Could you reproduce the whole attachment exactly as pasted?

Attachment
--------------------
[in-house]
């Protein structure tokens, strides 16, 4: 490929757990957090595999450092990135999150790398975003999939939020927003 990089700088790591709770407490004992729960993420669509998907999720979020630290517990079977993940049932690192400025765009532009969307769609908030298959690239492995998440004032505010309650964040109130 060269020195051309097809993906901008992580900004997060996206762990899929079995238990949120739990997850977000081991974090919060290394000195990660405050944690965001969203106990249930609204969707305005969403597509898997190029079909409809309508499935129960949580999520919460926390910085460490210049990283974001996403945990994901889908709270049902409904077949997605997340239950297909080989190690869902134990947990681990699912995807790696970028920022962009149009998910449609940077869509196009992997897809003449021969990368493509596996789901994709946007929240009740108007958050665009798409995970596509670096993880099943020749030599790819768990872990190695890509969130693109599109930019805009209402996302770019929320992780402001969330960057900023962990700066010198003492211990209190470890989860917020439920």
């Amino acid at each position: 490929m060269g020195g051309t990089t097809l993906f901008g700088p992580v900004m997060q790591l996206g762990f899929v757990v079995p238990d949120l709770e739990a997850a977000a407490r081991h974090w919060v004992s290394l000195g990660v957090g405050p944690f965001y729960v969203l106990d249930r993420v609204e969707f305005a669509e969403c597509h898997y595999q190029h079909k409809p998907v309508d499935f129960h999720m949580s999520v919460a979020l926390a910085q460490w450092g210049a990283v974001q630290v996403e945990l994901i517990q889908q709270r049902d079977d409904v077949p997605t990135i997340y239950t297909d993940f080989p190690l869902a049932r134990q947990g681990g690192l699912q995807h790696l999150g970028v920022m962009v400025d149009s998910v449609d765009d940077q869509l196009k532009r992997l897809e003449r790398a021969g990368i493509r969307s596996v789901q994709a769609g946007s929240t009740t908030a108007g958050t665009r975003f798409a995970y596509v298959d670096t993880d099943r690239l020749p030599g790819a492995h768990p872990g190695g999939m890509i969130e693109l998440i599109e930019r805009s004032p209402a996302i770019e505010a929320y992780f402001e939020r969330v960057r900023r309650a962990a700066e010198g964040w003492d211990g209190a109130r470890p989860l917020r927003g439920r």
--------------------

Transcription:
[in-house]
């Protein structure tokens, strides 16, 4: 490929757990957090595999450092990135999150790398975003999939939020927003 990089700088790591709770407490004992729960993420669509998907999720979020630290517990079977993940049932690192400025765009532009969307769609908030298959690239492995998440004032505010309650964040109130 060269020195051309097809993906901008992580900004997060996206762990899929079995238990949120739990997850977000081991974090919060290394000195990660405050944690965001969203106990249930609204969707305005969403597509898997190029079909409809309508499935129960949580999520919460926390910085460490210049990283974001996403945990994901889908709270049902409904077949997605997340239950297909080989190690869902134990947990681990699912995807790696970028920022962009149009998910449609940077869509196009992997897809003449021969990368493509596996789901994709946007929240009740108007958050665009798409995970596509670096993880099943020749030599790819768990872990190695890509969130693109599109930019805009209402996302770019929320992780402001969330960057900023962990700066010198003492211990209190470890989860917020439920």
């Amino acid at each position: 490929m060269g020195g051309t990089t097809l993906f901008g700088p992580v900004m997060q790591l996206g762990f899929v757990v079995p238990d949120l709770e739990a997850a977000a407490r081991h974090w919060v004992s290394l000195g990660v957090g405050p944690f965001y729960v969203l106990d249930r993420v609204e969707f305005a669509e969403c597509h898997y595999q190029h079909k409809p998907v309508d499935f129960h999720m949580s999520v919460a979020l926390a910085q460490w450092g210049a990283v974001q630290v996403e945990l994901i517990q889908q709270r049902d079977d409904v077949p997605t990135i997340y239950t297909d993940f080989p190690l869902a049932r134990q947990g681990g690192l699912q995807h790696l999150g970028v920022m962009v400025d149009s998910v449609d765009d940077q869509l196009k532009r992997l897809e003449r790398a021969g990368i493509r969307s596996v789901q994709a769609g946007s929240t009740t908030a108007g958050t665009r975003f798409a995970y596509v298959d670096t993880d099943r690239l020749p030599g790819a492995h768990p872990g190695g999939m890509i969130e693109l998440i599109e930019r805009s004032p209402a996302i770019e505010a929320y992780f402001e939020r969330v960057r900023r309650a962990a700066e010198g964040w003492d211990g209190a109130r470890p989860l917020r927003g439920r």